(RxWiki News) Millions take diclofenac to relieve the pain of arthritis and other ailments. The European Medicines Agency, however, has issued a warning that this medication may raise heart attack risk.
The European Medicines Agency (EMA)—which is the equivalent of the US Food and Drug Administration — warns against taking high doses of diclofenac.
The EMA advised patients who have serious underlying heart or circulatory conditions to not over use this medication. This warning focused on heart failure, heart disease, circulatory problems, a previous heart attack or stroke.
The EMA stresses that the benefits of diclofenac still outweigh the risks.
"Consult a doctor before taking diclofenac."
The European Medicines Agency’s Pharmacovigilance Risk Assessment Committee (PRAC) announced its decision after a large international study published last month in The Lancet found that long-term use of painkillers such as diclofenac and ibuprofen in high doses elevates the risk of a heart attack, stroke or dying from cardiovascular disease by about one-third. High doses were defined as 150 mg daily for diclofenac and 2400 mg daily for ibuprofen.
PRAC also recommended that patients with certain cardiovascular risk factors (such as high blood pressure, raised blood cholesterol, diabetes or smoking) should only use diclofenac after careful consideration.
Healthcare professionals are advised to periodically reassess the need for patients to continue taking the medicine.
In the US, diclofenac is sold under the brand names Cambia, Cataflam, Voltaren, Voltaren-XR and Zipsor. The medication is a nonsteroidal anti-inflammatory drug (NSAID). NSAIDs works by stopping the body's production of a substance that causes pain, fever, and inflammation. NSAIDs include ibuprofen and naproxen.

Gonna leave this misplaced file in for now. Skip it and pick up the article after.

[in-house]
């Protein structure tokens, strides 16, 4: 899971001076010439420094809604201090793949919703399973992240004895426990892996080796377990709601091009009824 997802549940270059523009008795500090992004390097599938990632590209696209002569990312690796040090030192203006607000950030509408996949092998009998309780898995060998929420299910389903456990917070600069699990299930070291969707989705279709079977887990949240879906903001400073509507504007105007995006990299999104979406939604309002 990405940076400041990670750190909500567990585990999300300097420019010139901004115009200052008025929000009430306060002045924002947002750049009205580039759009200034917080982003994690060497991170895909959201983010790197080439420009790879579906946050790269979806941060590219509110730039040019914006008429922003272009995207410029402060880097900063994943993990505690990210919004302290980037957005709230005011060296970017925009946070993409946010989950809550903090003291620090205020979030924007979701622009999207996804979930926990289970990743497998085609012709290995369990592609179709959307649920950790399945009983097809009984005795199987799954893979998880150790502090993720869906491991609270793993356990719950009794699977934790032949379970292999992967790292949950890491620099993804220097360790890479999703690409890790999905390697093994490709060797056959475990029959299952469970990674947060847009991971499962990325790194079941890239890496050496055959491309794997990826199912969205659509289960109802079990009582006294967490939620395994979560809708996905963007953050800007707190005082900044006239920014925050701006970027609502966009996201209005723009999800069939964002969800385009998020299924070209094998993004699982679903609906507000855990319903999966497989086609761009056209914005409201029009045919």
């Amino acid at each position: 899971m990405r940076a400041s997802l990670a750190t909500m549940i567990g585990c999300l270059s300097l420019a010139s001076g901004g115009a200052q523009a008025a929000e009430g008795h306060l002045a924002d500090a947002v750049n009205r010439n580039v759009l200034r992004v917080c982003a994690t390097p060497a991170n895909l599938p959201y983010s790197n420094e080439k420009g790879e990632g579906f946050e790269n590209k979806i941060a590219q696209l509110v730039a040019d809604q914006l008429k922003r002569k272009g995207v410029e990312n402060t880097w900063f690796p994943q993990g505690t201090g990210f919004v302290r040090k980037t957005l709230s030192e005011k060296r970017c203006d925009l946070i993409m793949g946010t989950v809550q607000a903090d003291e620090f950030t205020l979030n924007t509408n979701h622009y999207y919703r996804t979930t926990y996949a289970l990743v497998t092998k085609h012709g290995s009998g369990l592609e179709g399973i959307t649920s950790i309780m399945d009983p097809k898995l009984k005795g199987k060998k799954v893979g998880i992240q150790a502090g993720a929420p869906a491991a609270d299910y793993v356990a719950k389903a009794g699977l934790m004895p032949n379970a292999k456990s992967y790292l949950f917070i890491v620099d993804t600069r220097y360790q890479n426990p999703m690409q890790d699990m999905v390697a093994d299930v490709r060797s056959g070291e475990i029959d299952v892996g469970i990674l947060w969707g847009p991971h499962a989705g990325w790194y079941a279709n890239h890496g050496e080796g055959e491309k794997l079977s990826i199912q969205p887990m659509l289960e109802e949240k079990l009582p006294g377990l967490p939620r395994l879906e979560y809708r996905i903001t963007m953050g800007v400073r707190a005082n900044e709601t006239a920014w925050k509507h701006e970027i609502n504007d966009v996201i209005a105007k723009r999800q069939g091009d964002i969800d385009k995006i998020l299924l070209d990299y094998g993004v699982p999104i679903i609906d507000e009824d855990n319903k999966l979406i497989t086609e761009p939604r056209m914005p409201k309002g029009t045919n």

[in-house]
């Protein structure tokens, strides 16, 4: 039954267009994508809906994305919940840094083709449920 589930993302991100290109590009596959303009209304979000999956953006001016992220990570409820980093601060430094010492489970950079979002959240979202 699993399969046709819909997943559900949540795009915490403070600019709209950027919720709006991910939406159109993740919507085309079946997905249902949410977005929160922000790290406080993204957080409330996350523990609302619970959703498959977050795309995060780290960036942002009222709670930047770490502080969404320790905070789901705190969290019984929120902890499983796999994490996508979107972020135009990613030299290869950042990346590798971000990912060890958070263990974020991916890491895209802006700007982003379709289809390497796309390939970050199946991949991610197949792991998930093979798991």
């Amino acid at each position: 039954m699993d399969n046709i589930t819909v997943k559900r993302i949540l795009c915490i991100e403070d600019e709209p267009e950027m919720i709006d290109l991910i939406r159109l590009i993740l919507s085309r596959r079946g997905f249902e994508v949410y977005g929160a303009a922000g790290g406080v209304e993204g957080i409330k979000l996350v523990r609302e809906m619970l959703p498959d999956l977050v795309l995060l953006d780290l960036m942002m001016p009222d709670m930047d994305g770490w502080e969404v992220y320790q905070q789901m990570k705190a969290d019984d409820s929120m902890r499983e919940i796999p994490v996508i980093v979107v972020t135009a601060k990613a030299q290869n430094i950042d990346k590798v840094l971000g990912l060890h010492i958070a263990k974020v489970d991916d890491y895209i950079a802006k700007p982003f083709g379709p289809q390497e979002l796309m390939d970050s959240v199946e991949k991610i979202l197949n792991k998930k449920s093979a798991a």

In addition to easing pain, tenderness, swelling and stiffness of arthritis and back ache, diclofenac is also used to treat painful menstrual periods and pain from other causes.
The effects of diclofenac on the heart and circulation is similar to those of selective COX-2 inhibitors or coxibs, another group of NSAID painkillers, according to PRAC. Common COX-2 inhibitors are celecoxib (Celebrex) and valdecoxib (Bextra). In 2009, the arthritis drug Vioxx was recalled because of a study finding that it increased risk of heart attack and stroke.
Reviews of NSAIDs in 2005, 2006 and 2012 have confirmed that NSAIDs as a class of medication are associated with a small increased risk of arterial thromboembolic (blocking of a blood vessel by a clot) events. These events can lead to heart attack or stroke, particularly if the NSAIDs are used at high dose and for long-term treatment.
The product information for all NSAIDs warns of this risk, and recommends that NSAIDs be used at the lowest effective dose for the shortest period of time necessary to control symptoms.
Registered pharmacist Jason Poquette, BPharm, RPh, told dailyRx News, “I would remind my patients that this does not necessarily indicate any additional risk for patients using this NSAID at normal dosages and for limited durations.”
He added, “The study did not appear to exclude the possibility that high-dose diclofenac users may have already been at higher risk for heart attack or stroke. We know, for example, that arthritis [a disease which might cause patients to take higher dosages of diclofenac] is correlated with a greater risk for heart disease."
"Therefore, just as the agency reporting the study, I would advise my patients that the reported risks still do not exceed the potential benefit of using diclofenac in recommended dosages as prescribed by a doctor.”
Poquette recommended that patients who are especially concerned or who may be at risk for heart disease already talk with their doctor about other NSAID options, “...although there is no guarantee such options will actually lower their risk for cardiovascular events.”
The European Medicines Agency issued this warning on diclofenac on June 14.